Craigslist comes to Scarsdale but not in a good way.
It is as funny as it is real.
This is the story.
Here is the Lo Hud version.
Family scammed by online 'house for rent' ad
SCARSDALE — A Stamford, Conn., man thought he had found a great deal on Craigslist — only to be surprised — and out $3,000 — when it turned out be a scam.
He saw a house at 956 Post Road on the Web site and wired $3,000 — half for a month's rent and the other half for security — to someone in Nigeria who said he owned the house.
He showed up on Super Bowl Sunday with his family set to move in. He realized he'd been duped when he was met by Anne Moretti of Sotheby's International Realty, who was setting up an open house on behalf of the real owner.
"They were really sort of in shock," said Moretti, the Scarsdale agent.
The would-be tenant could not be reached for comment, but Moretti and Scarsdale police Detective Lt. Bryant G. Clark related this account:
Village police were called to the Dutch Colonial house at 1:12 p.m. Feb. 7 on a report of suspicious people there. That was the Stamford family, who had a key and a van full of furniture, but no lease.
"Needless to say it was a difficult situation," Clark said.
The key may have been stolen and copied by a former worker at the house, investigators said.
Moretti said she felt sorry for the family and called them, "a nice young couple." She noted that people should be wary about renting or buying items off Internet venues like Craigslist.
"This should be a warning to people," she said. "Unfortunately, it happens way too often."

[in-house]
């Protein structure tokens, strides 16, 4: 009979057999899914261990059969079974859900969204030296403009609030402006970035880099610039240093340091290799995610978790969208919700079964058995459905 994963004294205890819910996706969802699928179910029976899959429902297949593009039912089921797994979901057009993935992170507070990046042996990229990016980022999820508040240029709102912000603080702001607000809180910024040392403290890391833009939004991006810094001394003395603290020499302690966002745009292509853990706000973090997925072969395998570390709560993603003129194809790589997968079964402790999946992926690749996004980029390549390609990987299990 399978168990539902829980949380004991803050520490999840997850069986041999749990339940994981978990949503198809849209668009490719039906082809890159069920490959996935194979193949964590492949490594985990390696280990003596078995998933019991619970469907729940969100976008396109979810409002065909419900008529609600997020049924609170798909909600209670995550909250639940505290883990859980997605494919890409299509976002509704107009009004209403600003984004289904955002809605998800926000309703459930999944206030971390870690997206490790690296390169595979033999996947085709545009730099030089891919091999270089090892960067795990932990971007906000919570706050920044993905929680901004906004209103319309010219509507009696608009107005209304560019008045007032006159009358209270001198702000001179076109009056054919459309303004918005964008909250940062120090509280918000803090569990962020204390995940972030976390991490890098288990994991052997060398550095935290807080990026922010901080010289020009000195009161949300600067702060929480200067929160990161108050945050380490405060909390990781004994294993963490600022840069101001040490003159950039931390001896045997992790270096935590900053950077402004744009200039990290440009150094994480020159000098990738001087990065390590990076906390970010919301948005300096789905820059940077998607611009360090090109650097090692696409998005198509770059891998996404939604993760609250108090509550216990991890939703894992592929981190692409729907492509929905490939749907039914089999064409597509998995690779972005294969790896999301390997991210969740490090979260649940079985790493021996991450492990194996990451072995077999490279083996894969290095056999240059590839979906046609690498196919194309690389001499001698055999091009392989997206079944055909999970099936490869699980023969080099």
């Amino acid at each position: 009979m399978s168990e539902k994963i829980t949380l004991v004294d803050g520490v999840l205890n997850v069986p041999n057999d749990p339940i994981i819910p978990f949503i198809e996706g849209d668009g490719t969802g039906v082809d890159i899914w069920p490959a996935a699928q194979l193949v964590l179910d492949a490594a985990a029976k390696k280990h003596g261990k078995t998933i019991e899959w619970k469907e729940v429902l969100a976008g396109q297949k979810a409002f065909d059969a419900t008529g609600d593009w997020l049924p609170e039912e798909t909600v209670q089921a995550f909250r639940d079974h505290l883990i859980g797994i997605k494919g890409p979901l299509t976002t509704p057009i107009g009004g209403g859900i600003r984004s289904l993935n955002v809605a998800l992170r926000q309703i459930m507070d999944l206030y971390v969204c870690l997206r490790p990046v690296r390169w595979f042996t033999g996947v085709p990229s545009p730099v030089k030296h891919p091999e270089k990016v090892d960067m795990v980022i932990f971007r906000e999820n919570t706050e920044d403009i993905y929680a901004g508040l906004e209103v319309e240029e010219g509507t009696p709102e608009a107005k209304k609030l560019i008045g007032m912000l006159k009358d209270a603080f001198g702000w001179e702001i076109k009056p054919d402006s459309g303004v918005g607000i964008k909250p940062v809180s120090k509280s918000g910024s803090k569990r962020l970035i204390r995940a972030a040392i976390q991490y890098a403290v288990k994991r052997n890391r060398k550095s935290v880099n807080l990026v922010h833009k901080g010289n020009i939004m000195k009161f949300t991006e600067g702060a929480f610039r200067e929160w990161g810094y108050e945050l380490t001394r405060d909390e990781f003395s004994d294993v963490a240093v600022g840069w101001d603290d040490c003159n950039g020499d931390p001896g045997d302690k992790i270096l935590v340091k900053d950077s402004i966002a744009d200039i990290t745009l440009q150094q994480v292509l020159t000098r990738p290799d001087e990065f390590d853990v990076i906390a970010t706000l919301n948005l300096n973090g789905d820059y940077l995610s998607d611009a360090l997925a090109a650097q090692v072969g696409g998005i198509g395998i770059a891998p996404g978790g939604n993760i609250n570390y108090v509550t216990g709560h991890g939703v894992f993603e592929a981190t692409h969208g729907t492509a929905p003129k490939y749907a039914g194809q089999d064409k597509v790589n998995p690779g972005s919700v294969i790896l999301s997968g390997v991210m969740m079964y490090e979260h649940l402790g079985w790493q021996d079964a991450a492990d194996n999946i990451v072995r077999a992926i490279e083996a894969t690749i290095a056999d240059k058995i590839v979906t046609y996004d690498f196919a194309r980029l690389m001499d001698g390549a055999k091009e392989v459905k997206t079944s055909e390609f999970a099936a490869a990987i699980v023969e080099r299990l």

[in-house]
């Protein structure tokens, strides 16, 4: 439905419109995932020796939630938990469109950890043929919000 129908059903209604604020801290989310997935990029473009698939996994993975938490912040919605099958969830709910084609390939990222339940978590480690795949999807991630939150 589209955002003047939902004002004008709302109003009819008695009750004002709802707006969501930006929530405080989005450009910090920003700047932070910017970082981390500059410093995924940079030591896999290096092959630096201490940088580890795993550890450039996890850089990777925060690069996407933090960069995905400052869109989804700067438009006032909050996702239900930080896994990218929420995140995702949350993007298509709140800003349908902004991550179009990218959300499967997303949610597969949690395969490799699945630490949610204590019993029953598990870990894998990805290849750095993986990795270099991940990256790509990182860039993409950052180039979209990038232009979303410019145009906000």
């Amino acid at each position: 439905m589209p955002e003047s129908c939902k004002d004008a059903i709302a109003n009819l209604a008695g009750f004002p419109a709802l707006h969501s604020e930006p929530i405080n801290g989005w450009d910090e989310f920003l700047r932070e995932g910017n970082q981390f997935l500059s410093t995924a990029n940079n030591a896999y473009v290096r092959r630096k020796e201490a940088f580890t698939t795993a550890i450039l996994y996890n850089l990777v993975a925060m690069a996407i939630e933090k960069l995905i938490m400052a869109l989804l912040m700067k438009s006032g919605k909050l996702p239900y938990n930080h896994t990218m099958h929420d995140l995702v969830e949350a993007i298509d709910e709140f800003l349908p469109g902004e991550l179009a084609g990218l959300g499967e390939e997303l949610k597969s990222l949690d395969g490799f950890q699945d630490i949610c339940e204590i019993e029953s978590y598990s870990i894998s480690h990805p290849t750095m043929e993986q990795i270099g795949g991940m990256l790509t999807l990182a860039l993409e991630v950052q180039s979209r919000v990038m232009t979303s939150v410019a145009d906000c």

Pelham Manor police this month reported that a resident there had sent three payments totaling $1,495 to someone in London to secure an apartment she saw listed on Yahoo.
By Feb. 9, after seeing the apartment still listed and not able to reach anyone about it, she reported the apparent fraud to police.
Moretti, an agent for 14 years, said people should meet the person they are dealing with before giving them money.
Prospective buyers should research who owns the property, and use a legitimate real estate agent who can help them bypass scams and frauds, she said.
"If there is a deal out there and it sounds like it is too good to be true, it is too good to be true," she said.
Congratulations Scarsdale, you have now joined the Craigslist scam club.
You can read the articles but my take is so much more entertaining: a realtor was holding an open house when a family from Connecticut rolled up to move into the house. This is obviously a worst nightmare for any realtor especially in this market.
The Rube, I mean the Father told the realtor he had answered an ad in Craigslist and sent $3000 for the first month rent and security deposit to Nigeria. In return received a spare key which worked. Here's f**king hint that this business transaction was not kosher. NIGERIA.
The Realtor called the owner, who I assume no longer lived in the house, who's response was "Watchu talkin about Willis." The realtor did some further digging around for the spare key which was nowhere to be found. Can we say inside job? If I was the owner of this home, I would demand a full investigation to determine how the hell that spare key got loose. If I was the realtor I would backtrack and figure out who was in the house.
The cops were called and told the father what was common knowledge at that point; he got scammed and they had not rented the house. So the family turned the keys over, mover their stuff out and left.
I can only imagine how long the bats**t insanity that ensued. I envision the family moving in during the open house while the realtor is screaming at them to stop. It would not surprise me to see the guy blowing his top and the police repeatedly telling "Dude, you got ripped off. Take your s**t and leave."
Seriously, it is easy to ridicule this guy, but honestly, we are all targets. To any of you who own vacant homes, keep track of your spare keys, get an alarm system and would not hurt to invest in a remote surveillance system which would allow you to watch your home via the internet.